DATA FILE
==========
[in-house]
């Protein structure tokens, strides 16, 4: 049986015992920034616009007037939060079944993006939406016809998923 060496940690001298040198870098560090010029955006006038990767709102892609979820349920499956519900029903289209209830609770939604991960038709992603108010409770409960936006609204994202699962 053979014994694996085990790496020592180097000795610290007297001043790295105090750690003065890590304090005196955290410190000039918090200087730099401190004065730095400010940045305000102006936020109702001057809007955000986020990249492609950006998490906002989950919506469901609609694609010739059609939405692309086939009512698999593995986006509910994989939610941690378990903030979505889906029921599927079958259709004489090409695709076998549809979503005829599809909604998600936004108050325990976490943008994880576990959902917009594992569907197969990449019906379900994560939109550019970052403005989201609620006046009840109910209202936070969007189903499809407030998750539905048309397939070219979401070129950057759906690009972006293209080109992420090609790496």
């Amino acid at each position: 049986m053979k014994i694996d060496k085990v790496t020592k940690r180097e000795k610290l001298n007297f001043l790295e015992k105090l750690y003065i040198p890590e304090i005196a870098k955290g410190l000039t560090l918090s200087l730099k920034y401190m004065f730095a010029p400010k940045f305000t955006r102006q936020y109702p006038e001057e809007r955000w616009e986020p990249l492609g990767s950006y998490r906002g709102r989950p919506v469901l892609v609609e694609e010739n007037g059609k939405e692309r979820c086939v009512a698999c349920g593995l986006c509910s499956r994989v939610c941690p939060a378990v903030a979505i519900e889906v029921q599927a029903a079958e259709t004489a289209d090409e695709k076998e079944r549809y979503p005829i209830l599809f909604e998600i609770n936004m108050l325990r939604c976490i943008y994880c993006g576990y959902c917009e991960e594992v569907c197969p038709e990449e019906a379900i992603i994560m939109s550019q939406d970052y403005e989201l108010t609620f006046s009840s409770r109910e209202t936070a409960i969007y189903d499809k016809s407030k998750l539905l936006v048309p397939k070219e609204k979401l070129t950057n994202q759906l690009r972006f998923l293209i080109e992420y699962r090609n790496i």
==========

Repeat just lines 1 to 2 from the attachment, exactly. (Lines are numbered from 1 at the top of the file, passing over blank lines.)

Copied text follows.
[in-house]
């Protein structure tokens, strides 16, 4: 049986015992920034616009007037939060079944993006939406016809998923 060496940690001298040198870098560090010029955006006038990767709102892609979820349920499956519900029903289209209830609770939604991960038709992603108010409770409960936006609204994202699962 053979014994694996085990790496020592180097000795610290007297001043790295105090750690003065890590304090005196955290410190000039918090200087730099401190004065730095400010940045305000102006936020109702001057809007955000986020990249492609950006998490906002989950919506469901609609694609010739059609939405692309086939009512698999593995986006509910994989939610941690378990903030979505889906029921599927079958259709004489090409695709076998549809979503005829599809909604998600936004108050325990976490943008994880576990959902917009594992569907197969990449019906379900994560939109550019970052403005989201609620006046009840109910209202936070969007189903499809407030998750539905048309397939070219979401070129950057759906690009972006293209080109992420090609790496």